Critical Care Nurse

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Critical Care Nursing Critical care nursing is a specialty within nursing that deals specifically with human responses to life-threatening problems. A critical care nurse is a licensed professional nurse who is responsible for ensuring that acutely and critically ill patients receive optimal care. There have always been very ill and severely injured patients but the concept of critical care is fairly modern. There have been advances in both medicine and technology, thus causing patient care to become more complex. To ensure appropriate care, nurses needed to have specific knowledge and skills to support the patients' needs for continuous monitoring and treatment for illnesses. The first intensive care units came out in the 1950s to provide care to very ill…show more content…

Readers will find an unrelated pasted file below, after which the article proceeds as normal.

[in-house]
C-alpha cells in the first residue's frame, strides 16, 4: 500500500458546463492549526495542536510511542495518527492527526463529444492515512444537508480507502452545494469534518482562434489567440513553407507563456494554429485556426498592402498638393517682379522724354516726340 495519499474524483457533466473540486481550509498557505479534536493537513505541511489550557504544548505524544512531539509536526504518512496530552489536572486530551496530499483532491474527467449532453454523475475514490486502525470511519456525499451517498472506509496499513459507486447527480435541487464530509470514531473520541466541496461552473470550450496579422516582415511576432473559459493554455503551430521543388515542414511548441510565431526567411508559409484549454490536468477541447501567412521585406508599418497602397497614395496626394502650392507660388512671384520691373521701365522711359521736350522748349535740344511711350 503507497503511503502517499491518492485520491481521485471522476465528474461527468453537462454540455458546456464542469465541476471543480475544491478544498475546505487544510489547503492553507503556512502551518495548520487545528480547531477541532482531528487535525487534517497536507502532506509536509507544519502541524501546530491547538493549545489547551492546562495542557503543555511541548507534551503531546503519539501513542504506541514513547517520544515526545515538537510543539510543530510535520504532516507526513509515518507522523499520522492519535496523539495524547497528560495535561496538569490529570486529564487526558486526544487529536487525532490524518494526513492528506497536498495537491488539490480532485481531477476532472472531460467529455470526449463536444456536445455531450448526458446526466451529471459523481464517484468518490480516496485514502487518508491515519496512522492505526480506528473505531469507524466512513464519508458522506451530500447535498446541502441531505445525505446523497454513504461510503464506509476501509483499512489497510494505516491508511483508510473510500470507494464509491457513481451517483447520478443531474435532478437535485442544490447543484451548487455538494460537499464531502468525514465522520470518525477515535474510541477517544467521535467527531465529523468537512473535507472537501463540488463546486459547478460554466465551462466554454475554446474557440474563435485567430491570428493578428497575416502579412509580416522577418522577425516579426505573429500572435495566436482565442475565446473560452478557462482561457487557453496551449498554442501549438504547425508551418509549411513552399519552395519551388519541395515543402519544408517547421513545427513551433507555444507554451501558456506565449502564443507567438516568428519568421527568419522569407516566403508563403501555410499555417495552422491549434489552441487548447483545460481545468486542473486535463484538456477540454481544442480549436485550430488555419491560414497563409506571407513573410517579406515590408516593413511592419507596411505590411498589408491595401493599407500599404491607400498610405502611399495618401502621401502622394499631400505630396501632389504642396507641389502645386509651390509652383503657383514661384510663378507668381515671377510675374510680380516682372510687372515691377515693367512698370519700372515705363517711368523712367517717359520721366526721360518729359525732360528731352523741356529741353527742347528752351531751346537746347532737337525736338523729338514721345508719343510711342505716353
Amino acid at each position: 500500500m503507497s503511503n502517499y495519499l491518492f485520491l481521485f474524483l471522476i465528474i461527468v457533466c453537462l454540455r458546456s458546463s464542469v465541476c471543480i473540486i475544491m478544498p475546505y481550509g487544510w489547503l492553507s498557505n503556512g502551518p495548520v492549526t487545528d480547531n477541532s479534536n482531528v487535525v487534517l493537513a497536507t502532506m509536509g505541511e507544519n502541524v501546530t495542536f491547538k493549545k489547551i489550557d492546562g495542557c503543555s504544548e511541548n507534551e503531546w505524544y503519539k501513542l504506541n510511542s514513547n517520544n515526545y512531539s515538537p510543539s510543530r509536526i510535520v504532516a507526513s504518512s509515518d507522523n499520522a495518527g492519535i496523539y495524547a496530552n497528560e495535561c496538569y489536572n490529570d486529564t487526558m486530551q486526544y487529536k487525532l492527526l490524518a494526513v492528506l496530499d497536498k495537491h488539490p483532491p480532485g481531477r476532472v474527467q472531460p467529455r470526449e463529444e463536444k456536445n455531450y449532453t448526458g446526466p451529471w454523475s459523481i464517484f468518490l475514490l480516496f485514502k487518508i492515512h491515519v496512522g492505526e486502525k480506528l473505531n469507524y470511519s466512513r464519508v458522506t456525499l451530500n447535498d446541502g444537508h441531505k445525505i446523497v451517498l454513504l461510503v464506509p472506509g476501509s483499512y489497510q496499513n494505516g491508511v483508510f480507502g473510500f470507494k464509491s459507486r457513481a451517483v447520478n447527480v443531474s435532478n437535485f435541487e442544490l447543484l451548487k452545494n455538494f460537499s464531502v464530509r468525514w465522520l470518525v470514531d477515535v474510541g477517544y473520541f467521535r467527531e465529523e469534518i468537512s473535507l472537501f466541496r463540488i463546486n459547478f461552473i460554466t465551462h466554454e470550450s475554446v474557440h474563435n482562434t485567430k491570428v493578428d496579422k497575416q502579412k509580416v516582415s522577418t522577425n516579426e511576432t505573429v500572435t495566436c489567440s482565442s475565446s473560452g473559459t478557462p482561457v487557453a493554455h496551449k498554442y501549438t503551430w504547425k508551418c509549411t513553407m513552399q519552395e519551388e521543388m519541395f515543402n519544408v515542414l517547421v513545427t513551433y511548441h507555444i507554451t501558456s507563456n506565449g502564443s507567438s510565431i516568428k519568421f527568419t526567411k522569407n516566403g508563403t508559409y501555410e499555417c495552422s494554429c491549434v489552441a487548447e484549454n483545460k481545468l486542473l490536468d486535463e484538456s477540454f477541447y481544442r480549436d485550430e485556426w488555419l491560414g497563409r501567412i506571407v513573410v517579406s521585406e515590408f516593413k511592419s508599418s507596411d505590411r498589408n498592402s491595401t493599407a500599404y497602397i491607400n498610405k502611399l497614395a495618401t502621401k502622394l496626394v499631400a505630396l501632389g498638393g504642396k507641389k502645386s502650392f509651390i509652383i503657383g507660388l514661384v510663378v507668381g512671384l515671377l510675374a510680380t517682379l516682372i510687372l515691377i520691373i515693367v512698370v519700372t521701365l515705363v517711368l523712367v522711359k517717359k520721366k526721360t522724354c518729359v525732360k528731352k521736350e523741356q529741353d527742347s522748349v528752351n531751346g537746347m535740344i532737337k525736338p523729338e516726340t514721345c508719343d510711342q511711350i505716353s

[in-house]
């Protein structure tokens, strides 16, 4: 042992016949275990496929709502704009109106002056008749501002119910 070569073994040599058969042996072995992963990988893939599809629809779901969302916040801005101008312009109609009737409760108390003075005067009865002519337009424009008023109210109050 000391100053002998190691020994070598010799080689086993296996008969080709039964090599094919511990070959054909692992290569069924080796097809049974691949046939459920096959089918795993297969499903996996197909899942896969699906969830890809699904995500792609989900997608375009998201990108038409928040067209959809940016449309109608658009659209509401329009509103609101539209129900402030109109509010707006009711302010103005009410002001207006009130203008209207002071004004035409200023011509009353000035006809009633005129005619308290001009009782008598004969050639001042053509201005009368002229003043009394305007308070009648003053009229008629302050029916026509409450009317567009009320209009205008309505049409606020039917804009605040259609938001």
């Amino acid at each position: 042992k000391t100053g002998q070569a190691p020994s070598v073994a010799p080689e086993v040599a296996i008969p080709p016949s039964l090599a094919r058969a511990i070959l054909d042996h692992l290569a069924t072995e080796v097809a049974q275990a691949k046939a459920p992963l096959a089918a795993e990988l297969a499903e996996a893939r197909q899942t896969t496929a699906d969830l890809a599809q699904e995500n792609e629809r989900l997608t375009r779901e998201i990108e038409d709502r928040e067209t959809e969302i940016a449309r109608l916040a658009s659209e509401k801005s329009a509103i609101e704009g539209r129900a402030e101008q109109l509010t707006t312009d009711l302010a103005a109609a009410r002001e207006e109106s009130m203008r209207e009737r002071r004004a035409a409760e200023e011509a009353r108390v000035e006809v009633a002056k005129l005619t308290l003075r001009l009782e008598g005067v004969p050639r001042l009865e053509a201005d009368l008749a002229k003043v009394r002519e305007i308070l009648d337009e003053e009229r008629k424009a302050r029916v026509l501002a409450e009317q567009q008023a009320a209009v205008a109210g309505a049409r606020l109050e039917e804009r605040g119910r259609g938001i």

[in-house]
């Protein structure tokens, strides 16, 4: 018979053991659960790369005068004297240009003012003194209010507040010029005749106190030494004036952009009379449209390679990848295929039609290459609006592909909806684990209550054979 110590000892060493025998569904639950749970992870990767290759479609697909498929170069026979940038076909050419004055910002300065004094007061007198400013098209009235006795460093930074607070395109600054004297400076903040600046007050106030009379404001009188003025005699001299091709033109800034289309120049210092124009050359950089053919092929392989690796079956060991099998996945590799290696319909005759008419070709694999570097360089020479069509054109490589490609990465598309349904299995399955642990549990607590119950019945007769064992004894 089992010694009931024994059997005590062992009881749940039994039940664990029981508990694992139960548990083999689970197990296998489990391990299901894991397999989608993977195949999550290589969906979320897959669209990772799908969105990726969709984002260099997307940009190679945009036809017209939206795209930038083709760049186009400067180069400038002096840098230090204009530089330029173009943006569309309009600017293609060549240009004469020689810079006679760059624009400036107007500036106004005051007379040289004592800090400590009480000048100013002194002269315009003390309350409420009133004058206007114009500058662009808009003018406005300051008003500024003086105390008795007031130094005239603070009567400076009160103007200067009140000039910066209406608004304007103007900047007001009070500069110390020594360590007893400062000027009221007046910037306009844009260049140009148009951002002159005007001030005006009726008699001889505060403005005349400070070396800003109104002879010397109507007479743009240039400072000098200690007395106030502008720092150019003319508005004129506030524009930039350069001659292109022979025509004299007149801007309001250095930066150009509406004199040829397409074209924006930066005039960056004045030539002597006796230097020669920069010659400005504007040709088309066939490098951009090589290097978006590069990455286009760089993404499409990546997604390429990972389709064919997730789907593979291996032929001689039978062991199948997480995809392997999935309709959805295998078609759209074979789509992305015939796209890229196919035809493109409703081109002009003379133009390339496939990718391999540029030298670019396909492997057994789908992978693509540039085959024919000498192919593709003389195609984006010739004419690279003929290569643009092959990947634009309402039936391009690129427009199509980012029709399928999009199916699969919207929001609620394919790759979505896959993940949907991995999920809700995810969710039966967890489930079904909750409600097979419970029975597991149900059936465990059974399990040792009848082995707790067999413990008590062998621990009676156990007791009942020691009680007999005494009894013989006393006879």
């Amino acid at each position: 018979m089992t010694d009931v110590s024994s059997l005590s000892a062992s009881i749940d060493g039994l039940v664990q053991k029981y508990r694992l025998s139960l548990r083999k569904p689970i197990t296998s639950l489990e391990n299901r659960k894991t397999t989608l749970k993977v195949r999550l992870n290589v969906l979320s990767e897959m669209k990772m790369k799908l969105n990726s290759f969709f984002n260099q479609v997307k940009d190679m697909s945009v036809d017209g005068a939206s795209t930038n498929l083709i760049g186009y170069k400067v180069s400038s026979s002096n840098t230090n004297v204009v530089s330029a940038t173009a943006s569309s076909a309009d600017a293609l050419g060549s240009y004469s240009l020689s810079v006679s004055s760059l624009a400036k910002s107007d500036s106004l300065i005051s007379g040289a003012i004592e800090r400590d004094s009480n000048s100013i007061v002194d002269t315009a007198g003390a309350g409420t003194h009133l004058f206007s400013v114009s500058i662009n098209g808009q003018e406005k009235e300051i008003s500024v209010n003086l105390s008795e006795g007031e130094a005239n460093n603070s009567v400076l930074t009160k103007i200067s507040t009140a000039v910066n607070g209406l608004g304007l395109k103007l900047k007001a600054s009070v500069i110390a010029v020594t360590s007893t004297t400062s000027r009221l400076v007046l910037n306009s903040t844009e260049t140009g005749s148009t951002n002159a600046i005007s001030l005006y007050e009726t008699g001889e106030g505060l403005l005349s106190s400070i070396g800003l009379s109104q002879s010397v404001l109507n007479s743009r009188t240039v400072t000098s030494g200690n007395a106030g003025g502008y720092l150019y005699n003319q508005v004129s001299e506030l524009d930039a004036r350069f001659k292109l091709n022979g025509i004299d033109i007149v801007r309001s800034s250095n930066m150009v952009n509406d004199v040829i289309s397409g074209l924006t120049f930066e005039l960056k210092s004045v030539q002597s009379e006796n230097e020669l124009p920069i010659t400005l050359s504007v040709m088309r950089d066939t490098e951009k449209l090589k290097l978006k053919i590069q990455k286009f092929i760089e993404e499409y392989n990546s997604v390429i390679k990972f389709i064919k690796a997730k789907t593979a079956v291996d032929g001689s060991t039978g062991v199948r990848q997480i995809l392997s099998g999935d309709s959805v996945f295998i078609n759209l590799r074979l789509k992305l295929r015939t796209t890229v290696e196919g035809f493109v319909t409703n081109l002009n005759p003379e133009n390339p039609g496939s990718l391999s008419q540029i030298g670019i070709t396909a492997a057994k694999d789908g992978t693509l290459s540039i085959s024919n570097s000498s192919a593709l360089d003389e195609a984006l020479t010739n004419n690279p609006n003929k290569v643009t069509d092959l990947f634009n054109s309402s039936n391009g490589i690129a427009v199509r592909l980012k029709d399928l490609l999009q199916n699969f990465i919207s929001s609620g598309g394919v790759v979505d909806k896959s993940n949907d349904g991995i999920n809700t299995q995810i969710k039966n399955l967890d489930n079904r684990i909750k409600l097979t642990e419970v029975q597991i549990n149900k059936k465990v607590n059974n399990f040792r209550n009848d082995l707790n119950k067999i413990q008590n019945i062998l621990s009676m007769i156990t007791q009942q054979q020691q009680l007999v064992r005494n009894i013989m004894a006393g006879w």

A critical care nurse is responsible for being a patient advocate, as is every nurse. They must monitor the quality of care the patient receives. Critical care nurses work in a wide variety of settings, including bedside clinicians, nurse educators, nurse researchers, nurse managers, clinical nurse specialists and nurse practitioners. With the advances in technology critical care nurses are caring for patients who are more ill than ever before. A patient that needed to be hospitalized 20 years ago can be at home now receiving care. According to "The Registered Nurse Population" study, 56.2% of all nurses work in a hospital setting. Whether that be intensive care units (ICUs), pediatric ICUs, neonatal ICUs, cardiac units, telemetry units, or emergency departments. More recently critical care nurses are working in home health care along with nursing schools and outpatient surgery centers and clinics. There are approximately 500,000 nurses in the U.S. who care for critically ill patients in a hospital setting. Of those, around 225,000 spend at least half their time working in an

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